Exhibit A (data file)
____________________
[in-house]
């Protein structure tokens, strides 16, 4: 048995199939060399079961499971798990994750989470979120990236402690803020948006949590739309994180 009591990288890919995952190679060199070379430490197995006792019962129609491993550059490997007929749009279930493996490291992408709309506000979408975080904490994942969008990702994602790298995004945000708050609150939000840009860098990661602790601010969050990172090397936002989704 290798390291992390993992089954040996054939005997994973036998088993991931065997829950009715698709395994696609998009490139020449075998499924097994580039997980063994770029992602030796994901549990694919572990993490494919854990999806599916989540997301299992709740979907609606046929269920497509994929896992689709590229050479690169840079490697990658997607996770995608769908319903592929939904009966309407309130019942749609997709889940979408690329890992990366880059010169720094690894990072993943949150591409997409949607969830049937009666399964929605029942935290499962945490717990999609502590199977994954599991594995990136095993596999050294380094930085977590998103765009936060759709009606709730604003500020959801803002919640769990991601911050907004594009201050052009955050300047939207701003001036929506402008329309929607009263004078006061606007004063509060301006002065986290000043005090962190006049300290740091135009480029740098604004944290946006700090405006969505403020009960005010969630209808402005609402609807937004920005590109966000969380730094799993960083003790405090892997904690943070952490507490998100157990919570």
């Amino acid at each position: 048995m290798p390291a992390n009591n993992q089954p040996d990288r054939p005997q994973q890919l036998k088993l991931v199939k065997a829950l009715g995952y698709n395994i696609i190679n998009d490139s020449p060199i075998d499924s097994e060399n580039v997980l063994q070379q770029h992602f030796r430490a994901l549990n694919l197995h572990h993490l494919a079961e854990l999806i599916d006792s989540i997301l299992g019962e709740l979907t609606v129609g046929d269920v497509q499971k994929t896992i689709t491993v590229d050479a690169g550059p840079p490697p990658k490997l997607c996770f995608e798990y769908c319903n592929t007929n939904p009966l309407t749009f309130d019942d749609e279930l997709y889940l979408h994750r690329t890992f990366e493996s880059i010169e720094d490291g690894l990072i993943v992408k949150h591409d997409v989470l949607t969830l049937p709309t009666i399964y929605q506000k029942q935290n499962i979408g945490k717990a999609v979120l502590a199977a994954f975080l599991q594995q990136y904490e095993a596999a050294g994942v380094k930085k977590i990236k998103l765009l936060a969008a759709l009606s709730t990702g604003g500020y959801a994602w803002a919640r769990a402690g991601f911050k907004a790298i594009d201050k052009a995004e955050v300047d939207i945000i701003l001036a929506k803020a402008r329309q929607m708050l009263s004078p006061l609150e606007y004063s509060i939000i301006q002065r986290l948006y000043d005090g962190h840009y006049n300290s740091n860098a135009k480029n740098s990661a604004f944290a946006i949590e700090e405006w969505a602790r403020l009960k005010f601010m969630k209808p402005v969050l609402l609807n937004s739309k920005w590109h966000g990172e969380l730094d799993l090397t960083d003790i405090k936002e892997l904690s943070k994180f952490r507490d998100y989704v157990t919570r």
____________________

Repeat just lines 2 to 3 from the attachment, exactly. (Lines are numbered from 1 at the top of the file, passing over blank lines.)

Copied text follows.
């Protein structure tokens, strides 16, 4: 048995199939060399079961499971798990994750989470979120990236402690803020948006949590739309994180 009591990288890919995952190679060199070379430490197995006792019962129609491993550059490997007929749009279930493996490291992408709309506000979408975080904490994942969008990702994602790298995004945000708050609150939000840009860098990661602790601010969050990172090397936002989704 290798390291992390993992089954040996054939005997994973036998088993991931065997829950009715698709395994696609998009490139020449075998499924097994580039997980063994770029992602030796994901549990694919572990993490494919854990999806599916989540997301299992709740979907609606046929269920497509994929896992689709590229050479690169840079490697990658997607996770995608769908319903592929939904009966309407309130019942749609997709889940979408690329890992990366880059010169720094690894990072993943949150591409997409949607969830049937009666399964929605029942935290499962945490717990999609502590199977994954599991594995990136095993596999050294380094930085977590998103765009936060759709009606709730604003500020959801803002919640769990991601911050907004594009201050052009955050300047939207701003001036929506402008329309929607009263004078006061606007004063509060301006002065986290000043005090962190006049300290740091135009480029740098604004944290946006700090405006969505403020009960005010969630209808402005609402609807937004920005590109966000969380730094799993960083003790405090892997904690943070952490507490998100157990919570």
């Amino acid at each position: 048995m290798p390291a992390n009591n993992q089954p040996d990288r054939p005997q994973q890919l036998k088993l991931v199939k065997a829950l009715g995952y698709n395994i696609i190679n998009d490139s020449p060199i075998d499924s097994e060399n580039v997980l063994q070379q770029h992602f030796r430490a994901l549990n694919l197995h572990h993490l494919a079961e854990l999806i599916d006792s989540i997301l299992g019962e709740l979907t609606v129609g046929d269920v497509q499971k994929t896992i689709t491993v590229d050479a690169g550059p840079p490697p990658k490997l997607c996770f995608e798990y769908c319903n592929t007929n939904p009966l309407t749009f309130d019942d749609e279930l997709y889940l979408h994750r690329t890992f990366e493996s880059i010169e720094d490291g690894l990072i993943v992408k949150h591409d997409v989470l949607t969830l049937p709309t009666i399964y929605q506000k029942q935290n499962i979408g945490k717990a999609v979120l502590a199977a994954f975080l599991q594995q990136y904490e095993a596999a050294g994942v380094k930085k977590i990236k998103l765009l936060a969008a759709l009606s709730t990702g604003g500020y959801a994602w803002a919640r769990a402690g991601f911050k907004a790298i594009d201050k052009a995004e955050v300047d939207i945000i701003l001036a929506k803020a402008r329309q929607m708050l009263s004078p006061l609150e606007y004063s509060i939000i301006q002065r986290l948006y000043d005090g962190h840009y006049n300290s740091n860098a135009k480029n740098s990661a604004f944290a946006i949590e700090e405006w969505a602790r403020l009960k005010f601010m969630k209808p402005v969050l609402l609807n937004s739309k920005w590109h966000g990172e969380l730094d799993l090397t960083d003790i405090k936002e892997l904690s943070k994180f952490r507490d998100y989704v157990t919570r």